If you hear or see a malaphor, please let me know by dropping a comment on the website.  Please include who said it and/or where you heard/saw it.


352 Comments on “Contact”

  1. This may not be a true malaphor, but my college roommate’s father was from Greece and when he was angry he would say (yell) the most hilarious things. One day he was particularly riled up about Something and he yelled in his Greek accent, “I’’m going to take the bull by the horns, and shove it, and ram it down your throat!” We still laugh about this 20-some years later.

    • davemalaphor says:

      I like it, but alas it is considered a mixed metaphor and not a malaphor (the former being several metaphors linked together and the latter a blend of two or more idioms). Thanks for viewing the blog! Tell your friends!

  2. Feline17 says:

    Said “interest-grabbing” today, realised an hour or two later that I had mixed up attention-grabbing and interesting/caught my interest 🙂

  3. Michael Mintz says:

    Love the website, but…. ‘Running point’ is a basketball term.

    • davemalaphor says:

      I thought of that, but it is “running the point” as the basketball expression, not “running point”. Subtle difference, but I think the speaker was confusing running interference so I think it is a good malaphor. If she had said, “Ty Cobb is running the point”, I would agree with you.

  4. Gibbon says:

    “Admittedly he’s bald as a bat” – Work colleague attempting to describe why a helmet might feel uncomfortable for a customer.

  5. Barry Eigen says:

    I’m pretty sure this is a malaphor, but it’s difficult to piece together: “shudder in its tracks.” Here’s the full quote: “That ruthlessly efficient system helped bubonic plague kill nearly 25 million people and made the ancient world shudder in its tracks during the Justinian plague of 541–542.” I’m thinking it’s a mashup of “shudder to think” and “freeze in its tracks.” Don’t know why, but it also reminds me of “shiver in their boots.”

  6. Gerry Abbott says:

    Hey Dave,

    I haven’t sent you one in a while. This one is from a PTI discussion today about the Lakers & LeBron James’ free agency. Wilbon reported that Magic Johnson [the Lakers’ director of basketball operations] stated that they are not putting all their marbles in one basket. Even Kornheiser noticed that it should have been eggs, not marbles!

    Hope all is well.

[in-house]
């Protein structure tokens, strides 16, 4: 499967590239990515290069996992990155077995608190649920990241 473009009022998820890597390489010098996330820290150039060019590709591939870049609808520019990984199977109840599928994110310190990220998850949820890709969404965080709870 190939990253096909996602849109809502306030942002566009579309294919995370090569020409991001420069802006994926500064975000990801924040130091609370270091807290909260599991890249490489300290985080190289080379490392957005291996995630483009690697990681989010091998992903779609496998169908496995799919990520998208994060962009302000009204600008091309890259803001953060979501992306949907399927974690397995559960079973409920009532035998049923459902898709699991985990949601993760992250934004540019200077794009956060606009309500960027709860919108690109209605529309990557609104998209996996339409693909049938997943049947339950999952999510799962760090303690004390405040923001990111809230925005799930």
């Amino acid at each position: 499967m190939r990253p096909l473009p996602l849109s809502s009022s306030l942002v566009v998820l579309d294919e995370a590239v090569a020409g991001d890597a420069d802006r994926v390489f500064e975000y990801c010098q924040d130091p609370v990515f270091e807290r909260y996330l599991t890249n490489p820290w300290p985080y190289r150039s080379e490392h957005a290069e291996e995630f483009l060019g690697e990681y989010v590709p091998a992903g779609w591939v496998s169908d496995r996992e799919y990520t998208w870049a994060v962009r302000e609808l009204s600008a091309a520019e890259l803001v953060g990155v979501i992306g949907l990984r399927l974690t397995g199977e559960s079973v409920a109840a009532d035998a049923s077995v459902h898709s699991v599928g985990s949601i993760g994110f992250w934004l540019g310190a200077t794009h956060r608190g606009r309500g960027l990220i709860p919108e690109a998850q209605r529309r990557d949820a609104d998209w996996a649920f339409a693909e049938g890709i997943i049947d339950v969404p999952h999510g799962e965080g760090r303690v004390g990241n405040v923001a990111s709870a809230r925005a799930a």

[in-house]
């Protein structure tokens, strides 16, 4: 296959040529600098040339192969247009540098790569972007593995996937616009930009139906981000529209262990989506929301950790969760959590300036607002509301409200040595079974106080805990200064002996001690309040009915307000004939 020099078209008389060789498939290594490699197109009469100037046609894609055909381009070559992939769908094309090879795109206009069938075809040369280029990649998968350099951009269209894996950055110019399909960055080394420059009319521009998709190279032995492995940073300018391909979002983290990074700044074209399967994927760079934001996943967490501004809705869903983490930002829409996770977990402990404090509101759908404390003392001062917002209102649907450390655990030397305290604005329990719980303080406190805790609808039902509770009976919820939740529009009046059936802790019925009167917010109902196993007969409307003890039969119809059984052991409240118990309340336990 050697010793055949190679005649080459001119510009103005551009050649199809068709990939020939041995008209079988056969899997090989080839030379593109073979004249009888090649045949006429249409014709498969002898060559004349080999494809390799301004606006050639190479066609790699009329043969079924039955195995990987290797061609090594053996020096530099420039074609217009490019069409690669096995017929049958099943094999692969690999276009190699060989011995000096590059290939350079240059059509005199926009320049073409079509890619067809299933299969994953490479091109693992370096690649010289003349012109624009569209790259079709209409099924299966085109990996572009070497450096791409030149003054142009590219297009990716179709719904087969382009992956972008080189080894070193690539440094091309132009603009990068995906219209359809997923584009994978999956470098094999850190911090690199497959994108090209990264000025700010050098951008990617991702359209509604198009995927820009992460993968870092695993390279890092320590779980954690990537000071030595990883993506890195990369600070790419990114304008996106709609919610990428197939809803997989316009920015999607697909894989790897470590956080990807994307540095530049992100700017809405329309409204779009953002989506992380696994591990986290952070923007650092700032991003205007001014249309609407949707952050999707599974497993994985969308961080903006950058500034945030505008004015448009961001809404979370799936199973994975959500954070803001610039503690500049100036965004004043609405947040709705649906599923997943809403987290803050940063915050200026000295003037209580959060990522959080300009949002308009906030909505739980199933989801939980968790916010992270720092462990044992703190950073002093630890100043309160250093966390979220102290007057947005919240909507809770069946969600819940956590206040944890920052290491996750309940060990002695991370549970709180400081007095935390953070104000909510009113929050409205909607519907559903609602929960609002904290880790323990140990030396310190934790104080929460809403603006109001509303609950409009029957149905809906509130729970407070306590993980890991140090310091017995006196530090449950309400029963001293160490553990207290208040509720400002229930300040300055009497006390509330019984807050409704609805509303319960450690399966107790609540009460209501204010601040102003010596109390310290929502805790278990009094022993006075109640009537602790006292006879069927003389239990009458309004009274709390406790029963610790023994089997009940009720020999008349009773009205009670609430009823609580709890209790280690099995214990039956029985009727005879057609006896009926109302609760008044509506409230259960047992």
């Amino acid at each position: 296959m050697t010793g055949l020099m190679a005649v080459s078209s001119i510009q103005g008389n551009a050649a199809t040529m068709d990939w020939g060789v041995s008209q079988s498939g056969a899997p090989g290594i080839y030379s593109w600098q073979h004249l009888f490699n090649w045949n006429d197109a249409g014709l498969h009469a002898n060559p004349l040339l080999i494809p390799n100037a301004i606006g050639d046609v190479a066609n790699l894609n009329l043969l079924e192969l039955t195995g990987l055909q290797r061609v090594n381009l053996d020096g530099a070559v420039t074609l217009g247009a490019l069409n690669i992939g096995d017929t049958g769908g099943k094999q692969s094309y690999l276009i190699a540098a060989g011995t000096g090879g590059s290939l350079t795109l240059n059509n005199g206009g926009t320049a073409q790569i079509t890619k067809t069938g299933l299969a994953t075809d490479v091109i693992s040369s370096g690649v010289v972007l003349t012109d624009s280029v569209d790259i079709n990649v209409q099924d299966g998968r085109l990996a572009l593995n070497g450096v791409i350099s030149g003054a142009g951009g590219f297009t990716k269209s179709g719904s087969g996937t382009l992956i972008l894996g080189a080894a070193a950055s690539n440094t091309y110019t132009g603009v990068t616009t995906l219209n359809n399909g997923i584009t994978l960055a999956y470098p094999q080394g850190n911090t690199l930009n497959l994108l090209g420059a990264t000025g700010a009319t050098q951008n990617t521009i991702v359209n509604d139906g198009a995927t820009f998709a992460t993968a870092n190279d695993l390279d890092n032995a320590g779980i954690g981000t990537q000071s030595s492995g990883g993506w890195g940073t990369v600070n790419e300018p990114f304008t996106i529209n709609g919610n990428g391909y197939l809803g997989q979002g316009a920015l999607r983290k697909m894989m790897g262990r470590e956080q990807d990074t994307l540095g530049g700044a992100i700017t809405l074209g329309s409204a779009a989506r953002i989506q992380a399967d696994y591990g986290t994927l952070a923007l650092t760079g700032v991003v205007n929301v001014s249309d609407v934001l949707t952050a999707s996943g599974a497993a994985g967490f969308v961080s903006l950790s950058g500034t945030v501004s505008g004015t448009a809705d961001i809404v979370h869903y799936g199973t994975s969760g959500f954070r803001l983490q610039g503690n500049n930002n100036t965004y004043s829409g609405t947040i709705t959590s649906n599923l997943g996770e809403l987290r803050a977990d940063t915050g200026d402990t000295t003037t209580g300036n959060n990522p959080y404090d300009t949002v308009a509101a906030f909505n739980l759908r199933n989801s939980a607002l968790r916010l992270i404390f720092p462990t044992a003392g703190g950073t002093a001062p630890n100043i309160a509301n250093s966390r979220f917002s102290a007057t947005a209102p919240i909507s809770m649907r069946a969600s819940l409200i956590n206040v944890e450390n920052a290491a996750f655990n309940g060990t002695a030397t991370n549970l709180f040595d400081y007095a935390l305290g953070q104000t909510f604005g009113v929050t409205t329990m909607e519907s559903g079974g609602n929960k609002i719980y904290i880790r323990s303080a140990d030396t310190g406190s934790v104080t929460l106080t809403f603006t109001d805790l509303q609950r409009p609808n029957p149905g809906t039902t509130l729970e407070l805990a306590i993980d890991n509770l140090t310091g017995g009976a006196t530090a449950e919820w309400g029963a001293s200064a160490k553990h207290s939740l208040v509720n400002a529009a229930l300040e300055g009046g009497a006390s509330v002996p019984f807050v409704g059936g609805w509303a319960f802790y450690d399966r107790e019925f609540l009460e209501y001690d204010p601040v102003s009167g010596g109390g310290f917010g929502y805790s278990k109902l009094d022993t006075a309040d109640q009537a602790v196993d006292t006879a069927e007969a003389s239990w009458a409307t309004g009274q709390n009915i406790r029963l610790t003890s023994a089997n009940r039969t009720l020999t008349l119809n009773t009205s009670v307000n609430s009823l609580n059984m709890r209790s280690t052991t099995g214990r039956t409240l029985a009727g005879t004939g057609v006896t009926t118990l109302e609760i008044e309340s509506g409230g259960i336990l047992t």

7. Parents should stick to their ground involving kids’ names.

    Robert Myers commenting on Quota.

  8. Edit: that should be Quora

  9. Jesse Garwood says:

    A physician I work with just asked if would do a fellowship – “I’m trying to keep an open book”.

    “Keep an open mind” and “I’m an open book”

  10. Kenny Nelson says:

    “I’ll drop you like a rental car”.
    Possible malaphor mash up of the expressions, “drop you like a sack of potatoes” and “Drive it like a rental car”

    Small Town Crime Wave from 5-21-18 Appleton, WI, United States / 105.7 WAPL – Wisconsin’s Rock Station
    May 19th City of Green Bay
    Police received a report of a man holding a sign with swear words on it on Shadow Lane. When someone confronted the man about the sign, he reportedly acted like he had a gun in his pocket and told the person who confronted him, “I’ll drop you like a rental car”.

  11. Bob newstadt says:

    “We would have been kicking ourself in the foot if we hadn’t already done the research and proven that this was safe,” Brown said. — hehe. From business Insider article on the heme ingredient in Impossible burgers. Combines “shooting ourselves in the foot” unintentional self-inflicted injury with “kicking ourselves” self-flagellation as punishment. Imagine a foot kicking itself. Impossible!

  12. Ben says:

    “I’ve just spent the last thirty years busting my arse off” – Gordon Ramsay on the Masterclass trailer… made me chuckle…

  13. Victor Richardson says:

    My late friend Lola was full of these malaphors and kept us helpless with laughter on many an occasion. How about this one: “Sorry, I couldn’t tell you – not off the cuff of my head”. Or when her husband slipped and fell in the snow: “He went down like a cropper!” And she would regularly just use the wrong word: “HIV is a big problem … even extraterrestrials are getting it now” … oh, I have a list of them!